When it comes to brutal winter weather, one can embrace it, endure it or leave. Those who choose to embrace and endure call themselves things like the “Frozen Chosen” and remind each other that at least the mosquitoes and summer people are gone. The residents of Frostbite Falls will talk back to the television, saying, “That’s nothing!” when they see a national news story about a major city suffering through a cold snap. The good folks of Hypothermia Junction never see themselves on the national news when it’s cold there, because it’s always cold this time of year.
Impressive, deep cold makes for good chit-chat at the local news desk, and it might get a shudder from the network morning show weather guy, but otherwise no one pays much attention. Images of under-dressed commuters sliding into ditches or hustling along at the frosty base of a skyscraper canyon elicit sympathy, but scattered, small communities dressing warmly, maintaining their vehicles, driving sanely, and not complaining don’t make compelling TV.
Occasionally, someone will say to the Frozen Chosen, “I don’t know how you can stand it!” The Chosen will look at how that person is dressed and wonder if he can survive the trip back across the parking lot, where his car sits idling, tucked in among the snowmobiles and pick-ups with plow blades. Then they’ll go back to planning moonlight snowmobile rides and ice-fishing derbies.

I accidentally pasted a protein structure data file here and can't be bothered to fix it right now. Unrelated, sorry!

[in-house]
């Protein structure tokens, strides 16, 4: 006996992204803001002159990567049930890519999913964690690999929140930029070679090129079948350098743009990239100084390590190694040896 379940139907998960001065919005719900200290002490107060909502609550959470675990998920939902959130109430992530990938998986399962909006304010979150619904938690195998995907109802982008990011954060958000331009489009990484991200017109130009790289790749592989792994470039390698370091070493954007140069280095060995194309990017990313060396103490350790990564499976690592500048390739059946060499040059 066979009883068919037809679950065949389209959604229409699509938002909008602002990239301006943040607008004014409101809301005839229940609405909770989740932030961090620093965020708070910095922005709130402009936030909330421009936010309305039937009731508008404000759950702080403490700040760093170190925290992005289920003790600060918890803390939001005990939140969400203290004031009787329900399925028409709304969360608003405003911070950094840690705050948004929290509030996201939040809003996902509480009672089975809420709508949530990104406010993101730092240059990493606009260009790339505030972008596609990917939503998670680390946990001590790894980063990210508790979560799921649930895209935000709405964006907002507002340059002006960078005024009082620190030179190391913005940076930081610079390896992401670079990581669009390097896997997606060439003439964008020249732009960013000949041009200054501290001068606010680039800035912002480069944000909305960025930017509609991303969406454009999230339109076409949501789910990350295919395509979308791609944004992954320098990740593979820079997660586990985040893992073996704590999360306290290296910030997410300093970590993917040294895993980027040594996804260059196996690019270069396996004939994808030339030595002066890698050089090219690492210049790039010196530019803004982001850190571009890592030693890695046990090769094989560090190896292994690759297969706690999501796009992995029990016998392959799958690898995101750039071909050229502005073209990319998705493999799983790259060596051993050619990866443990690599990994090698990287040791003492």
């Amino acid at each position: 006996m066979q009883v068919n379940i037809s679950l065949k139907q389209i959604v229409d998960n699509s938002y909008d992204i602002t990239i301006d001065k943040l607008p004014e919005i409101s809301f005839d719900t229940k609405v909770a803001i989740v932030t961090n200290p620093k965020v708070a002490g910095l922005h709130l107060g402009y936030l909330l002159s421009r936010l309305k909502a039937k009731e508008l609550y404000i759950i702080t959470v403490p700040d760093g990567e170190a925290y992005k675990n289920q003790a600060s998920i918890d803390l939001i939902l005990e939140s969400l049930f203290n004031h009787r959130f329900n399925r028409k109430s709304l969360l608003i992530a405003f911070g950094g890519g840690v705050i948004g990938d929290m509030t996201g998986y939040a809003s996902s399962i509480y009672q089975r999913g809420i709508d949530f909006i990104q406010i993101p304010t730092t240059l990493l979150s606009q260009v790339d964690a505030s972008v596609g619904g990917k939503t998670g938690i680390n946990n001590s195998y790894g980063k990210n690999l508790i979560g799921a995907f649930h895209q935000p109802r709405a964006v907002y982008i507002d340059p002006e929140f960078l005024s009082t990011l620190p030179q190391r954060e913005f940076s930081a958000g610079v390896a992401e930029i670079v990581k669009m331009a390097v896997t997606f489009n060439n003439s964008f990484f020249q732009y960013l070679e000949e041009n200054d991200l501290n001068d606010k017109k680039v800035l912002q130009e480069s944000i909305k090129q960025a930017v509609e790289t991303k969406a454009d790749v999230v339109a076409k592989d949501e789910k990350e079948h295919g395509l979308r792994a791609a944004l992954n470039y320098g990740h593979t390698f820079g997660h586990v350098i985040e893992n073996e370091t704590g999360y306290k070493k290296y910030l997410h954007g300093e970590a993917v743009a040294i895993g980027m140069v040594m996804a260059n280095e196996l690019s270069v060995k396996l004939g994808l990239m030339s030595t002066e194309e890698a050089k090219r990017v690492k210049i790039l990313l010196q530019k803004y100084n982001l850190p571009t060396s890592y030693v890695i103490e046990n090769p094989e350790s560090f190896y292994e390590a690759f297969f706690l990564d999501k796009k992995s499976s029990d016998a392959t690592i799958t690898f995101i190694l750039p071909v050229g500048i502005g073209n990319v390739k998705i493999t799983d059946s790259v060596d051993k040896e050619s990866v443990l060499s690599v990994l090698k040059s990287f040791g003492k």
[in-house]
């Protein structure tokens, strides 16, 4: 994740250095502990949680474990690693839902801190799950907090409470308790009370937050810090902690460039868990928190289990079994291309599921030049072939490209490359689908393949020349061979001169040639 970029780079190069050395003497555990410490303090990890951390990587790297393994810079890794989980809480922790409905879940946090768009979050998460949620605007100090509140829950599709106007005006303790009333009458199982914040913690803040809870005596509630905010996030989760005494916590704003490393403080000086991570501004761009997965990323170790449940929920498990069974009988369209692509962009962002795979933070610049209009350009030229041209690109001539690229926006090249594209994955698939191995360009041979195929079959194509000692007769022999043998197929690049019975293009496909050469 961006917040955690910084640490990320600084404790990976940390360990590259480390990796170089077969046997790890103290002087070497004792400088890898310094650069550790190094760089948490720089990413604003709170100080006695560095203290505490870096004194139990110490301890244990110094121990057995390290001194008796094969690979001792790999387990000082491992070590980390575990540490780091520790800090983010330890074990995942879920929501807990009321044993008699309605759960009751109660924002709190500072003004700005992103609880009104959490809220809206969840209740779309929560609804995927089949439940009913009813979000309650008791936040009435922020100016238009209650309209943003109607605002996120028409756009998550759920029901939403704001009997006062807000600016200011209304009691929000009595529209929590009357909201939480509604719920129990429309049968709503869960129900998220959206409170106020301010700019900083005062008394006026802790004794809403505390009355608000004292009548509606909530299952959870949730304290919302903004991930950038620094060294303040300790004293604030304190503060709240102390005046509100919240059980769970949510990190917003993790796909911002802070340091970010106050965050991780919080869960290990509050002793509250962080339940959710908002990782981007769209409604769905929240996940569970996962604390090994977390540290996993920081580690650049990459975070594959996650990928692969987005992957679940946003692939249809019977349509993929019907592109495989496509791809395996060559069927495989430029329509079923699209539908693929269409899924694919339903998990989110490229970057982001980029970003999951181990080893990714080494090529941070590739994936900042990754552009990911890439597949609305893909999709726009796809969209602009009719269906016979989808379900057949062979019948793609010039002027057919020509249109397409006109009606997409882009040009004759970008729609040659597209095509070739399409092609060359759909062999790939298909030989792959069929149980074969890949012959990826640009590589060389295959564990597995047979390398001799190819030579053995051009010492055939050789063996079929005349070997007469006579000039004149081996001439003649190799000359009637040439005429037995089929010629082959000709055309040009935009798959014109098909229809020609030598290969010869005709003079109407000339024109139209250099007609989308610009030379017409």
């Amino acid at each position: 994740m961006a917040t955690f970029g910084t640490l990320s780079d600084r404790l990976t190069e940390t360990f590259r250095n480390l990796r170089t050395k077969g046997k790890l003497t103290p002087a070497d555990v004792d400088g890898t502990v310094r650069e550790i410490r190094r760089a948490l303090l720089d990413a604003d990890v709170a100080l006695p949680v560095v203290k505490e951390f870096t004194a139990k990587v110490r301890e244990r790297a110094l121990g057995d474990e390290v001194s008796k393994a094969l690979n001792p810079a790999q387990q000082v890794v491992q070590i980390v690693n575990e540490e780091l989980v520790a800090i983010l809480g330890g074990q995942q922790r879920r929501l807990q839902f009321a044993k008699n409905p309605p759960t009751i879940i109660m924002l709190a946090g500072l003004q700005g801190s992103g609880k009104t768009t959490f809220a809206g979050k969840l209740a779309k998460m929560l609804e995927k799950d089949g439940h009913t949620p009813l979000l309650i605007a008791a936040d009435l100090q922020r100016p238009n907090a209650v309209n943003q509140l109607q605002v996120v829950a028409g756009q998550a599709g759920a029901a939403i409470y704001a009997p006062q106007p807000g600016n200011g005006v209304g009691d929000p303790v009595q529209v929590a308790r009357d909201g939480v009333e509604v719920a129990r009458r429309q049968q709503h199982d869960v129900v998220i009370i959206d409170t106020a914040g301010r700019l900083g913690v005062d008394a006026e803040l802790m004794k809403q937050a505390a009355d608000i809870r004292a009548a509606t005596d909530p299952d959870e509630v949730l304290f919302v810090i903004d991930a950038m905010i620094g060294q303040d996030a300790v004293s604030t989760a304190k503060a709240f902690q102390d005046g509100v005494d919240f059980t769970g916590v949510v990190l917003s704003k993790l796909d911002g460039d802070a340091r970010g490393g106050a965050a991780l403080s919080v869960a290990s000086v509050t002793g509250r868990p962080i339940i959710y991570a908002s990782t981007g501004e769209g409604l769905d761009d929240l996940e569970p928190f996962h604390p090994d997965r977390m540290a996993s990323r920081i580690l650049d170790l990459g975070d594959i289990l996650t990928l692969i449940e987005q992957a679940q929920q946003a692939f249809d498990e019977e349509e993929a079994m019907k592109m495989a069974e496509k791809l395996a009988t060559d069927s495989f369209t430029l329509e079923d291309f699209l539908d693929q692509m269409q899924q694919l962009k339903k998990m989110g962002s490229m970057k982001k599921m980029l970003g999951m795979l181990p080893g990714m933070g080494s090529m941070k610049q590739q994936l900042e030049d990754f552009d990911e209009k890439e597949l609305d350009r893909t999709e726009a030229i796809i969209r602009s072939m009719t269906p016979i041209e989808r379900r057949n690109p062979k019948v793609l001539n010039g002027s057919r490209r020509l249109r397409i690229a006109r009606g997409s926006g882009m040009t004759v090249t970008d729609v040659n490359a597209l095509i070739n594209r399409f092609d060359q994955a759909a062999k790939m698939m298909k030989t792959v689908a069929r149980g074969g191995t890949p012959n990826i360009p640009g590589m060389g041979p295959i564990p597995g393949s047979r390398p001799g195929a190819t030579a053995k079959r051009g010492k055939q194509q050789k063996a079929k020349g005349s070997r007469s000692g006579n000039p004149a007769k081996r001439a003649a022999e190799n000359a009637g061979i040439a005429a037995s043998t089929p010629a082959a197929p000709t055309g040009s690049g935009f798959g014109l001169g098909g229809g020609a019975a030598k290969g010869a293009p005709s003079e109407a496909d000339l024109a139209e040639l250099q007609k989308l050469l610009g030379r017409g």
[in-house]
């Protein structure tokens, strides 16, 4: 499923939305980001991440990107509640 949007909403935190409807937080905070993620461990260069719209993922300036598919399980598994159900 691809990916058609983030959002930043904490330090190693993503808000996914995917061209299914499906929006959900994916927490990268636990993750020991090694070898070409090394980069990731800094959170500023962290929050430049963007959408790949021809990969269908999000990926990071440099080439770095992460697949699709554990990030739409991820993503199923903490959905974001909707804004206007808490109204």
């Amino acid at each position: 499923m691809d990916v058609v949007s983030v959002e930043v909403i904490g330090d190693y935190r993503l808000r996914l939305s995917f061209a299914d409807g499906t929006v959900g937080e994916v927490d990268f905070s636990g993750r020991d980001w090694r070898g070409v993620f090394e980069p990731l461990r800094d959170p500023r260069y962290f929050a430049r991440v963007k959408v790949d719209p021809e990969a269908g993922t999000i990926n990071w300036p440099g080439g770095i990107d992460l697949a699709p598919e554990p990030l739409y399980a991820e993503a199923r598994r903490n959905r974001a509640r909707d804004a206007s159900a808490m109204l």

Scurrying from warm place to warm place, with an occasional blast of cold is the way most people experience winter weather in their daily lives. They huddle indoors, hurry to their cars and scoot quickly across parking lots to get indoors again. Occasionally, they might take a short vacation to ski, hitting the slopes in new winter outfits that wouldn’t last until lunch milking cows. Or plowing roads or fixing power lines. We forget that there are people out there, spending their days and nights fighting frostbite and fatigue, making sure there are warm places to scurry between and that there is heat, light and food when we get there.
We complain and say something must be done when the power goes out. We feel inconvenienced when our trip to the store was difficult because the roads were a mess. But the power does come back on and the roads do get cleared and we can get our coffee again because someone is out there, working in weather the rest of us hide from. My hat would be off to them if it weren’t so frickin’ cold.